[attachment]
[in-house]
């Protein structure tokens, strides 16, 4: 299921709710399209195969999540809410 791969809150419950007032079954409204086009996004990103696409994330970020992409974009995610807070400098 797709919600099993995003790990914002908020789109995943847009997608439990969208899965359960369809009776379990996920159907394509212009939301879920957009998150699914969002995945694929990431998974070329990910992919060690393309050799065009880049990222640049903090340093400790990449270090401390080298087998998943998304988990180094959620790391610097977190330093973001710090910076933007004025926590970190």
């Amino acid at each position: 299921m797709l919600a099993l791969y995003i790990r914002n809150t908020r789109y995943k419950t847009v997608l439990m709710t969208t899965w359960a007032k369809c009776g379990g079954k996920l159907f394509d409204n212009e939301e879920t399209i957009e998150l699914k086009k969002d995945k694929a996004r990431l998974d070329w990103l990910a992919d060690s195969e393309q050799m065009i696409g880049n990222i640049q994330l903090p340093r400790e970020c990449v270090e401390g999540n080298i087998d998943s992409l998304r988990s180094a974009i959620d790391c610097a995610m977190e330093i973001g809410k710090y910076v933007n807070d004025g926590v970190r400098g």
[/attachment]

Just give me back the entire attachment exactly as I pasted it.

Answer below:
[in-house]
């Protein structure tokens, strides 16, 4: 299921709710399209195969999540809410 791969809150419950007032079954409204086009996004990103696409994330970020992409974009995610807070400098 797709919600099993995003790990914002908020789109995943847009997608439990969208899965359960369809009776379990996920159907394509212009939301879920957009998150699914969002995945694929990431998974070329990910992919060690393309050799065009880049990222640049903090340093400790990449270090401390080298087998998943998304988990180094959620790391610097977190330093973001710090910076933007004025926590970190």
């Amino acid at each position: 299921m797709l919600a099993l791969y995003i790990r914002n809150t908020r789109y995943k419950t847009v997608l439990m709710t969208t899965w359960a007032k369809c009776g379990g079954k996920l159907f394509d409204n212009e939301e879920t399209i957009e998150l699914k086009k969002d995945k694929a996004r990431l998974d070329w990103l990910a992919d060690s195969e393309q050799m065009i696409g880049n990222i640049q994330l903090p340093r400790e970020c990449v270090e401390g999540n080298i087998d998943s992409l998304r988990s180094a974009i959620d790391c610097a995610m977190e330093i973001g809410k710090y910076v933007n807070d004025g926590v970190r400098g």